Having described Judah as tinder-dry and ready to go up in flames of judgment (5.24), Isaiah recounts, in vivid first-person narrative, a vision of Yahweh dominated by the image of burning. In the year of King Uzziah’s death, a year that saw the Assyrian empire grow stronger and extend its imperial reach over the ancient Near East, the prophet glimpses another king, enthroned over the entire earth (vv.2-3), to whom even Assyria is subject. The Temple, where this vision takes place, functions as a window on God’s throne room, but itself can contain only the hem of his robe (v.1)! The immensity of scale alone is staggering. But add to that the encircling seraphim, Yahweh’s six-winged blazing heavenly attendants (saraph means “to burn”), whose praise of the Lord of Hosts rocks the Temple to its foundations and fills it with smoke (v.4), and Isaiah is reduced to holy and abject terror.
“Woe is me!” he cries, in solidarity with the people over whom he has just proclaimed a series of woes (5,8,11,18,20-22). In stark contrast to the scribes and Pharisees who self-righteously accuse the woman taken in adultery (John 8.4-5), Isaiah admits that all—prophet and people alike—are unclean in the presence of the thrice-holy king, the Lord of hosts (v.5).
Then, with tongs, since it is hotter than even they can bear, one of the seraphim takes a live coal from the brazier on the alter (v.6) and sears the prophet’s lips with forgiveness and atonement, purifying him for the arduous message he is to give (v.7). Only one who knows his own sin could bring such an impossible message with integrity. Isaiah is to blind, deafen and harden the people, to confirm them in their sin, and thus in their judgment (vv.9-10). Presumably if Isaiah had known the point of the message, he would not have been so quick to volunteer (v.8). In this willingness he is perhaps unique among the prophets, for all from Moses to Jeremiah vigorously resisted their commissioning.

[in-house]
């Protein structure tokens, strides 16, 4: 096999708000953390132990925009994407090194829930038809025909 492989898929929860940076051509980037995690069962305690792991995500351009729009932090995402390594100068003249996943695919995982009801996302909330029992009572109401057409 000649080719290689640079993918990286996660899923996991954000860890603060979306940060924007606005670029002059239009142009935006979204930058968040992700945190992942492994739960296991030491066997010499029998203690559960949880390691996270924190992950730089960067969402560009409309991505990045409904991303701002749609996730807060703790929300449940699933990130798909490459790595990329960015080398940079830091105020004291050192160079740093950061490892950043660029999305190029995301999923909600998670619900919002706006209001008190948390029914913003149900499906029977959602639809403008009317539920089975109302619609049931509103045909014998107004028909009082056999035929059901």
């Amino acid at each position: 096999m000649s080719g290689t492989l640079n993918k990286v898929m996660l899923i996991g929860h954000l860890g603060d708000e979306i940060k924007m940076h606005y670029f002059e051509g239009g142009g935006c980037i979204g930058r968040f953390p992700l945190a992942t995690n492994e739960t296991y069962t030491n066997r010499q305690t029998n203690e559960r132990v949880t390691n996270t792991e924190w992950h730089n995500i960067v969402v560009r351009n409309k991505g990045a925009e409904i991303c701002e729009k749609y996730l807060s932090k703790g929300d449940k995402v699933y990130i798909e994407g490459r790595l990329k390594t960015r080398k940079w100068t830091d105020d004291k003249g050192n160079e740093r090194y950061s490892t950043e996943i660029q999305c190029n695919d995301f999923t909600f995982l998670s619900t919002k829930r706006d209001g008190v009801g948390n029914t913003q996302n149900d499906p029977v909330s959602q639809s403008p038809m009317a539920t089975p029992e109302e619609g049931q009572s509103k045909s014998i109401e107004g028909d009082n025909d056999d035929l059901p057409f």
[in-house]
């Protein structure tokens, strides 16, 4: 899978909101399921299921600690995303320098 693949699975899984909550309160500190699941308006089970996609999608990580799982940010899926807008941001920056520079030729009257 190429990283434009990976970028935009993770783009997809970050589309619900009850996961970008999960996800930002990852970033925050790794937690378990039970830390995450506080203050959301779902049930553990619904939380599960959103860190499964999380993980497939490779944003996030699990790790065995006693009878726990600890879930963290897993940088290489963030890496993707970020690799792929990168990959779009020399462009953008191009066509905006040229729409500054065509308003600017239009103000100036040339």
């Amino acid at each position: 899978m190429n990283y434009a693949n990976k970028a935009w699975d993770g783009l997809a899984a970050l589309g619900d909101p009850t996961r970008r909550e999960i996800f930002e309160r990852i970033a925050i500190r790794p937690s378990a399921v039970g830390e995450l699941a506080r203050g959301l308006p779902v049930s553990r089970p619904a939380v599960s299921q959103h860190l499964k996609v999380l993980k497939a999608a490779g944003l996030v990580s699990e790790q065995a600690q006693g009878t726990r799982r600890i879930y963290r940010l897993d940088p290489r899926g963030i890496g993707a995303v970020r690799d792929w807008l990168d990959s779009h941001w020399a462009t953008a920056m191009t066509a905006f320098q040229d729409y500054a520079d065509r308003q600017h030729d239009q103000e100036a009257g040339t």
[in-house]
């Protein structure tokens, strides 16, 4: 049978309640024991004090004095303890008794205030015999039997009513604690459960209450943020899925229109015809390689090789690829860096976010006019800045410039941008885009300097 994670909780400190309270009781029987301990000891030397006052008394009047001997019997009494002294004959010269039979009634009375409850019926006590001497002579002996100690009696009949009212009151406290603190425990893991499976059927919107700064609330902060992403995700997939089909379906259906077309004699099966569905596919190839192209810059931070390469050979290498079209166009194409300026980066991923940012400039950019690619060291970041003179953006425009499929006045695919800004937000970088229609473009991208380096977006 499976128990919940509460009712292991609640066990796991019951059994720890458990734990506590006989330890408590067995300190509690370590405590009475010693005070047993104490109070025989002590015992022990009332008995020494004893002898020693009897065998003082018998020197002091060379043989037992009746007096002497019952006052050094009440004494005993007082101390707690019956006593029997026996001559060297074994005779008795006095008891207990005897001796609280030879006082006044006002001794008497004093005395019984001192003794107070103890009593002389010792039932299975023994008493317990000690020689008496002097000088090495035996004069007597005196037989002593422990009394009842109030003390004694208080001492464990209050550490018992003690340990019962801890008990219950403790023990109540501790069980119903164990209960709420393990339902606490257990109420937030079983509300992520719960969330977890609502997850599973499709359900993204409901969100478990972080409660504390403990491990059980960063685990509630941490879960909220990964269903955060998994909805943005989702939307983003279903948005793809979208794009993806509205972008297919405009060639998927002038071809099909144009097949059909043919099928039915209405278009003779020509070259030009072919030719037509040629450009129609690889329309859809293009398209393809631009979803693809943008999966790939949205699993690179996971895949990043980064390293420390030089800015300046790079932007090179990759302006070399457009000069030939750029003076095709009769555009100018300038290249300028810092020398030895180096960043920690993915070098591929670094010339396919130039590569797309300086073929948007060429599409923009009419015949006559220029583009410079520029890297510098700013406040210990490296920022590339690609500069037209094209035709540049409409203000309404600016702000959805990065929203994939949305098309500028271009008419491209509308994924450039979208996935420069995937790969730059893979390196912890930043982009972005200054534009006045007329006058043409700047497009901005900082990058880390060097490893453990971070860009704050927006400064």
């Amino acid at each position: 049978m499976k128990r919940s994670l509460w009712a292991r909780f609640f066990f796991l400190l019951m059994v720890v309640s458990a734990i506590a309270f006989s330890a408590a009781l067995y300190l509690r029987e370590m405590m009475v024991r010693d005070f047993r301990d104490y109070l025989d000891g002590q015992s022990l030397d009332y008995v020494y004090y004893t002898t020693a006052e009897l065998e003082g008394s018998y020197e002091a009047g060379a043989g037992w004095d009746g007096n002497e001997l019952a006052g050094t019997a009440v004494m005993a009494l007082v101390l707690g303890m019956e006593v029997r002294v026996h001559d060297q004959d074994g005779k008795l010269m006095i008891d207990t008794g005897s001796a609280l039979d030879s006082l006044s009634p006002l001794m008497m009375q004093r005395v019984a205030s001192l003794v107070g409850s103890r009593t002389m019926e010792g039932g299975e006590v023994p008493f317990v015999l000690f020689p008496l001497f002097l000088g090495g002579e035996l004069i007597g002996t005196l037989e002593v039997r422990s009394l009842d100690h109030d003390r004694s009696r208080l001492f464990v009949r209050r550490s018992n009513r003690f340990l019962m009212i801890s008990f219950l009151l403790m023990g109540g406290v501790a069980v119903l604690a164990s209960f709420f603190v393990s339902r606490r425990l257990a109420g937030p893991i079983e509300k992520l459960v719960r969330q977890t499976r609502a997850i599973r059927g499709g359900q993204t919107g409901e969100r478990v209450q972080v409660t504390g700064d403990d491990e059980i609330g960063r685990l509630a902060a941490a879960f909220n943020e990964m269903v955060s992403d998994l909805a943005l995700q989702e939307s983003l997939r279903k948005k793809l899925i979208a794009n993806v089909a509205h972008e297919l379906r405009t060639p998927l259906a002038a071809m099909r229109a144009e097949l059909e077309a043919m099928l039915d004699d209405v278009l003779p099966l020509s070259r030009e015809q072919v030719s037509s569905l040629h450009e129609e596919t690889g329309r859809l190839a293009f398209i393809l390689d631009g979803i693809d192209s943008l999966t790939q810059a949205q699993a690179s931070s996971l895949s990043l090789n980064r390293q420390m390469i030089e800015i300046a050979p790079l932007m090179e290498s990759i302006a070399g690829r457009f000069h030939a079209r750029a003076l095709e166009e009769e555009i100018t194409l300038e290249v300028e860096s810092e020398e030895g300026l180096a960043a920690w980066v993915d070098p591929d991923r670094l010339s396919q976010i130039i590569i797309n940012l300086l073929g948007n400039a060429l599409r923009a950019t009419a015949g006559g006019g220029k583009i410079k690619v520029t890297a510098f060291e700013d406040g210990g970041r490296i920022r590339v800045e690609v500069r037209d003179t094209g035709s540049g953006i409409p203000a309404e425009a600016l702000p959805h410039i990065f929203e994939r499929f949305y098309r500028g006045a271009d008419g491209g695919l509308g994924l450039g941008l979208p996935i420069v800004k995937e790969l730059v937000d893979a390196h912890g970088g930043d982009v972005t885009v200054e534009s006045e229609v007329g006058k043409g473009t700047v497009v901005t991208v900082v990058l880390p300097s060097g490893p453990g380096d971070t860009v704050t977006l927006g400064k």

Isaiah’s resistance is limited to a poignant question, an agonized prayer of lament: “How long, O Lord?” (v.11). To which God answers: until the devastation is complete (v.11). Until the land is depopulated through exile “and vast is its emptiness” (v.12). But the judgment will fall not just upon Ephraim, the northern kingdom. Even the “tenth” (Judah) that initially escapes devastation, will finally be burned (v. 13), as if a forest fire that had bypassed a small copse of standing trees quickly turns with a change of wind to devour the last remaining patch of green. Until only a stump of that magnificent forest remains and the Lord’s vineyard is reduced to rubble.
But buried deep in this thicket of radical judgment is a brief sentence of hope: “The holy seed is its stump” (v.13). These cryptic words which close the vision, and the chapter, draw on the image of burning as purification (1.25; 4.3-4; 6.6-7). They also evoke the regenerative power of felled trees, especially oaks and terebinths, which in scripture are often associated with holy places and sacred groves (Gen 12.6; 35.4; Deut 11.30; Josh 24.26; Judg 9.6,37; Hos 4.13; Ezek 6.13). But beyond these associations, the text anticipates Isaiah’s messianic image in 11.1 (also 11.10 and 4.2) of a branch or shoot sprouting from the stump of Jesse (the Davidic line). In a bleak text, dominated by judgment, which realistically faces the fact of national destruction, we find tucked away a hopeful hint of the advent of a future king, born by God’s gracious purging of the Davidic line, to bring justice, healing and holiness, finally, to the devastated land.
Dr. J. Richard Middleton serves as professor of biblical worldview and exegesis at Northeastern Seminary.
From The Advent of Justice: A Book of Meditations. Used by permission of Wipf and Stock Publishers.